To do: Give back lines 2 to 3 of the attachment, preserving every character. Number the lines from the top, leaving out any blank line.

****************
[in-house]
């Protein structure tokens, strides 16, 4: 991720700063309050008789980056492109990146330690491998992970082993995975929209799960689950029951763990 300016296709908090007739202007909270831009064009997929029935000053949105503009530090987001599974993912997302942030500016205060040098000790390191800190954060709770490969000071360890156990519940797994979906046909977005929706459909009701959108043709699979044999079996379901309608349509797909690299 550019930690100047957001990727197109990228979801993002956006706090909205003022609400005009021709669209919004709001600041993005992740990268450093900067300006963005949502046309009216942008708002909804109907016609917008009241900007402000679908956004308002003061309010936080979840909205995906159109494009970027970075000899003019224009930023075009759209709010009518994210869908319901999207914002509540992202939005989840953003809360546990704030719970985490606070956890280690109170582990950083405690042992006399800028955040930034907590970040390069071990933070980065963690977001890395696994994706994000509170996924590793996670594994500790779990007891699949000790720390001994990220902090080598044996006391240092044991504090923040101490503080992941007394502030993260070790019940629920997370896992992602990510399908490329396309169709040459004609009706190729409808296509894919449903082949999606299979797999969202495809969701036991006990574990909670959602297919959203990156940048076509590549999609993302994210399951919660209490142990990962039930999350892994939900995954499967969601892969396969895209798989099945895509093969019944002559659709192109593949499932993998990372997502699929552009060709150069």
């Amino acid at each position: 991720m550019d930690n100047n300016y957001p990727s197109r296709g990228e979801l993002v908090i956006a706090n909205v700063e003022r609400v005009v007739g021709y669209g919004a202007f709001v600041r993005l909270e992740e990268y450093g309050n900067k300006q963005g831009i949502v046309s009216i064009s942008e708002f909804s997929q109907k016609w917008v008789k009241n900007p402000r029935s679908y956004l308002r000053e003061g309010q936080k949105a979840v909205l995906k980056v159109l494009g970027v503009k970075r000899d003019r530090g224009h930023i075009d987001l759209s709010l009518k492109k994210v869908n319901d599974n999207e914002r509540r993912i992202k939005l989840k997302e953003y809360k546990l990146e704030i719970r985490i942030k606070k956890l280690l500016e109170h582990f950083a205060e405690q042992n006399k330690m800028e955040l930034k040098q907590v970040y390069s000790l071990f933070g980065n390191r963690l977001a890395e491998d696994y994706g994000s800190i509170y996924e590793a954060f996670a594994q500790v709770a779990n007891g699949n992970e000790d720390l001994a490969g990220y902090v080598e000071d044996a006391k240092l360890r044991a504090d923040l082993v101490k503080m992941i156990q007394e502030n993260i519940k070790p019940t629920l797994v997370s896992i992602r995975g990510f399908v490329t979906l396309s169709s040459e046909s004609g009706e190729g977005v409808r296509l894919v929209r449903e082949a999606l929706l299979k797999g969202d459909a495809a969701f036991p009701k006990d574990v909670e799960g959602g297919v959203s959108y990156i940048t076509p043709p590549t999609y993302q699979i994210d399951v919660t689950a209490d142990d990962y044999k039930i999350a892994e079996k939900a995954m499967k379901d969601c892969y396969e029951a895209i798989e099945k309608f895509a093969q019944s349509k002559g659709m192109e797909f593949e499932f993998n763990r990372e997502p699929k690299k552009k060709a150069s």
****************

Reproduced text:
């Protein structure tokens, strides 16, 4: 991720700063309050008789980056492109990146330690491998992970082993995975929209799960689950029951763990 300016296709908090007739202007909270831009064009997929029935000053949105503009530090987001599974993912997302942030500016205060040098000790390191800190954060709770490969000071360890156990519940797994979906046909977005929706459909009701959108043709699979044999079996379901309608349509797909690299 550019930690100047957001990727197109990228979801993002956006706090909205003022609400005009021709669209919004709001600041993005992740990268450093900067300006963005949502046309009216942008708002909804109907016609917008009241900007402000679908956004308002003061309010936080979840909205995906159109494009970027970075000899003019224009930023075009759209709010009518994210869908319901999207914002509540992202939005989840953003809360546990704030719970985490606070956890280690109170582990950083405690042992006399800028955040930034907590970040390069071990933070980065963690977001890395696994994706994000509170996924590793996670594994500790779990007891699949000790720390001994990220902090080598044996006391240092044991504090923040101490503080992941007394502030993260070790019940629920997370896992992602990510399908490329396309169709040459004609009706190729409808296509894919449903082949999606299979797999969202495809969701036991006990574990909670959602297919959203990156940048076509590549999609993302994210399951919660209490142990990962039930999350892994939900995954499967969601892969396969895209798989099945895509093969019944002559659709192109593949499932993998990372997502699929552009060709150069």
């Amino acid at each position: 991720m550019d930690n100047n300016y957001p990727s197109r296709g990228e979801l993002v908090i956006a706090n909205v700063e003022r609400v005009v007739g021709y669209g919004a202007f709001v600041r993005l909270e992740e990268y450093g309050n900067k300006q963005g831009i949502v046309s009216i064009s942008e708002f909804s997929q109907k016609w917008v008789k009241n900007p402000r029935s679908y956004l308002r000053e003061g309010q936080k949105a979840v909205l995906k980056v159109l494009g970027v503009k970075r000899d003019r530090g224009h930023i075009d987001l759209s709010l009518k492109k994210v869908n319901d599974n999207e914002r509540r993912i992202k939005l989840k997302e953003y809360k546990l990146e704030i719970r985490i942030k606070k956890l280690l500016e109170h582990f950083a205060e405690q042992n006399k330690m800028e955040l930034k040098q907590v970040y390069s000790l071990f933070g980065n390191r963690l977001a890395e491998d696994y994706g994000s800190i509170y996924e590793a954060f996670a594994q500790v709770a779990n007891g699949n992970e000790d720390l001994a490969g990220y902090v080598e000071d044996a006391k240092l360890r044991a504090d923040l082993v101490k503080m992941i156990q007394e502030n993260i519940k070790p019940t629920l797994v997370s896992i992602r995975g990510f399908v490329t979906l396309s169709s040459e046909s004609g009706e190729g977005v409808r296509l894919v929209r449903e082949a999606l929706l299979k797999g969202d459909a495809a969701f036991p009701k006990d574990v909670e799960g959602g297919v959203s959108y990156i940048t076509p043709p590549t999609y993302q699979i994210d399951v919660t689950a209490d142990d990962y044999k039930i999350a892994e079996k939900a995954m499967k379901d969601c892969y396969e029951a895209i798989e099945k309608f895509a093969q019944s349509k002559g659709m192109e797909f593949e499932f993998n763990r990372e997502p699929k690299k552009k060709a150069s």